The wintery weather continues if only with some clouds, cool air, and gusty breezes. The days are noticeably longer and the sun has some heat to it, but it has been chilly sweater weather in the mornings. What’s left of the ridgetop trees have been ‘talking’ – a groaning wind has been pushing across the ridges and dancing across the grasses on our hill-protected farm. The giant sets of waves send roaring echoes up the canyons and white caps make a mess of the surface of the ocean. Is it winter leaving or are we headed to more weeks of weird deja vu for weather that should have been, but wasn’t, in January?
Excited by Flowers
The bees know it is Spring with swarm after swarm landing in the beehive traps. The apple trees buzz with honeybees, the lupine fields bob with bumbles; avocado flower clusters rustle and whine with a myriad of flies, butterflies flit from calendula to radish and onto flat-topped yellow lizard tail flower clusters. Flower biomass is at its peak here and across the hills- especially if you count grasses (achoo!). The farm fields have long sported weeds and cover crops in bloom, and now the wildlands have erupted in color. Monkey flower, weedy brooms and vetches, colorful native bulbs and paintbrush, lupines and honeysuckle – all in bloom from the oak groves to the steep brushy hills. Grassy fields are 100 shades of green, oak groves are turning a dark green as the leaves settle in, and all else is adorned with patches of yellow and orange, lavender and blue…with accents of red or bright white – an astounding naturally artistic landscape.
Recently, I mentioned in this newsletter the entrepreneurial two lithe deer. I thought they were just passing through, but they settled in nearby the farm, but are still quite shy. These two are graceful and thin and healthy and golden brown and jumpy. Great new additions to the community of playful farm creatures. April is normally reptile month: earlier it seemed to fit, but later in the month the reptiles have been interested but barely able to move. Huge alligator lizards drop lazily out of mulch piles as we move them. A massive momma lizard sat immobile in the road waiting to warm in the midday sun. Snakes are hiding somewhere for warmer times. The gophers and mice celebrate the cold predators- there is more rodent herbivory than anytime recently. If there were more rabbits, they would be getting well fed- we just have a handful after last year’s sudden dearth. I found a giant dead mole (stinky) just lying on the ground next to a tree I was weeding. The persistent truck beeping backup noise of the local pygmy owl is incessant, from the nearby forested canyon.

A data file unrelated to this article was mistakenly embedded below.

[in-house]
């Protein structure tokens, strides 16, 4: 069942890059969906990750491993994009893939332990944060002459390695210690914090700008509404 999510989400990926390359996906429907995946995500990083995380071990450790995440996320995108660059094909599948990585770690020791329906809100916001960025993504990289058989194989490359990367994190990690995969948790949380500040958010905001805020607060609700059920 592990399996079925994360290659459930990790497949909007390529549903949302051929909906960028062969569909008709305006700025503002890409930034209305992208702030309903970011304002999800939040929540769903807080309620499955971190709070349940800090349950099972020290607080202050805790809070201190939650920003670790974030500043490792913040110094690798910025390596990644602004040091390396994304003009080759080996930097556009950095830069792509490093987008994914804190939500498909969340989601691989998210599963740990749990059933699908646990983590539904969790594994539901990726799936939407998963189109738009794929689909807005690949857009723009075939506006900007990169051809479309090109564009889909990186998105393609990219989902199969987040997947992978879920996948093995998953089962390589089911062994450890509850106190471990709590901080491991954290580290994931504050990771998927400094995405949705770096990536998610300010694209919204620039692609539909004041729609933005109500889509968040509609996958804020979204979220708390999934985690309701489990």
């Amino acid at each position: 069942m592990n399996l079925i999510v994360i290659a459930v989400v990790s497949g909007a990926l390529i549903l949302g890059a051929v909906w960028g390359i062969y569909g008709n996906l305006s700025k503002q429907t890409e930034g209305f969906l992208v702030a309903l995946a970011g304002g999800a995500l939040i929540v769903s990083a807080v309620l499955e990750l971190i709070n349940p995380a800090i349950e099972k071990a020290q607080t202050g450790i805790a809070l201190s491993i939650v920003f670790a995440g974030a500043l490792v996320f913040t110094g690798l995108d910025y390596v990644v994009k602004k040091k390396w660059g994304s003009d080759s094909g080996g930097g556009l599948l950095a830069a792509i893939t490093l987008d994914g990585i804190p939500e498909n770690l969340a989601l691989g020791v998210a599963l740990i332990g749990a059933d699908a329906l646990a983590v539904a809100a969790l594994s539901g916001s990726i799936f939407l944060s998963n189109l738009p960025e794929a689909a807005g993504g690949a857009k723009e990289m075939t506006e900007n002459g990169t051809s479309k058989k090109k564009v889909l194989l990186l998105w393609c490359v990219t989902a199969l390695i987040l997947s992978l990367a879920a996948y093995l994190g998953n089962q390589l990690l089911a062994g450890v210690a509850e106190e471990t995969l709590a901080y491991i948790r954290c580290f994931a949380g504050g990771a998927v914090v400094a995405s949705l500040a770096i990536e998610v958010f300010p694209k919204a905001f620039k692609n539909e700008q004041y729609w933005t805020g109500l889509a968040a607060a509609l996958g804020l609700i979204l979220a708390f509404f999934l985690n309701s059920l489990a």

The final set of deciduous trees on the farm are leafing out. The so light spring green of the black walnut trees is always magical, set off more so from the dark brown bark background. The winter skeletons of those trees, so prominent across much of the farm is now being lost to a summer of seemingly subtropical canopy.
On the drive out to the coast, the meadows have grown in green again, healing from the wintertime drought. The winds make waves of mesmerizing nodding grasses. Far off, the grass flanked fields, hills, and ridges make a soft mat resting the eyes and mind- it seems so right.
The Production of Food
Two Dog Farm planted their first row crops of the season: rows of baby padron pepper plants are settling in to the harsh reality of life under open sky, in the wind and wavering temperatures…so different than their greenhouse lives of the past months. They will quickly turn darker green and get sturdy, but they look so pale and fragile right now.
The orchards are setting fruit and flowering. Where we can, we have left understories and rows of cover crops to grow more and bloom. The apple blossoms waft elusive hints of dusty rose scent. Lupines and now profuse bell bean flowers delight our noses with rich and heavy purple-grape perfumes. We are suddenly finding ourselves in the OCD fruit thinning program. After work strolls – can’t help but stop (an hour passed??!) but thin some apples. Weekend irrigation management and then, whoops, stopped for too long to thin some pears. Etc Etc. We’ll soon be in round two of mowing with new sickle bar blades making the work easier for a change.
The cherry fruits and plums are shiny plump and growing…what promise!
Hoping you are letting your mind wander in the Spring Clouds – there is so much there.
-this post part of my weekly blogs at the Molino Creek Farm website.